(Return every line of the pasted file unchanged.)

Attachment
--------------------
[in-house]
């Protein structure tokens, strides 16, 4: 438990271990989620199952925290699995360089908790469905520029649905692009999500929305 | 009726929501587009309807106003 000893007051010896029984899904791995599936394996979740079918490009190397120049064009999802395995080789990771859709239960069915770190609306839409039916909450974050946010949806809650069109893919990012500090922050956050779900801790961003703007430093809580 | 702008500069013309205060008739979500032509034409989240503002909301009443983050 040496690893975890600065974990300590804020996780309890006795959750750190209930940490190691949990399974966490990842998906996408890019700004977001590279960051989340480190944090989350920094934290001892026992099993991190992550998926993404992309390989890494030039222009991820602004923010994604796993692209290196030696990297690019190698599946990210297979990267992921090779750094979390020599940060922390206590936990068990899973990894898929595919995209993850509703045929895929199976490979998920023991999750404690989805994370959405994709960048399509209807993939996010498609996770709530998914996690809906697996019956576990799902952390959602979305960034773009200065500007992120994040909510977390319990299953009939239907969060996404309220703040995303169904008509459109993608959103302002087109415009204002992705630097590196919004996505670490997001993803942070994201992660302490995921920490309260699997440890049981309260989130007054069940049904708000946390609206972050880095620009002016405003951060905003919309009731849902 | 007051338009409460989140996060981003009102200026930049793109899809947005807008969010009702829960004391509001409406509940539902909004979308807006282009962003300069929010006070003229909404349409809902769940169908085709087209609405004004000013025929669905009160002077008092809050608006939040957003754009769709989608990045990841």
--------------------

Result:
[in-house]
């Protein structure tokens, strides 16, 4: 438990271990989620199952925290699995360089908790469905520029649905692009999500929305 | 009726929501587009309807106003 000893007051010896029984899904791995599936394996979740079918490009190397120049064009999802395995080789990771859709239960069915770190609306839409039916909450974050946010949806809650069109893919990012500090922050956050779900801790961003703007430093809580 | 702008500069013309205060008739979500032509034409989240503002909301009443983050 040496690893975890600065974990300590804020996780309890006795959750750190209930940490190691949990399974966490990842998906996408890019700004977001590279960051989340480190944090989350920094934290001892026992099993991190992550998926993404992309390989890494030039222009991820602004923010994604796993692209290196030696990297690019190698599946990210297979990267992921090779750094979390020599940060922390206590936990068990899973990894898929595919995209993850509703045929895929199976490979998920023991999750404690989805994370959405994709960048399509209807993939996010498609996770709530998914996690809906697996019956576990799902952390959602979305960034773009200065500007992120994040909510977390319990299953009939239907969060996404309220703040995303169904008509459109993608959103302002087109415009204002992705630097590196919004996505670490997001993803942070994201992660302490995921920490309260699997440890049981309260989130007054069940049904708000946390609206972050880095620009002016405003951060905003919309009731849902 | 007051338009409460989140996060981003009102200026930049793109899809947005807008969010009702829960004391509001409406509940539902909004979308807006282009962003300069929010006070003229909404349409809902769940169908085709087209609405004004000013025929669905009160002077008092809050608006939040957003754009769709989608990045990841």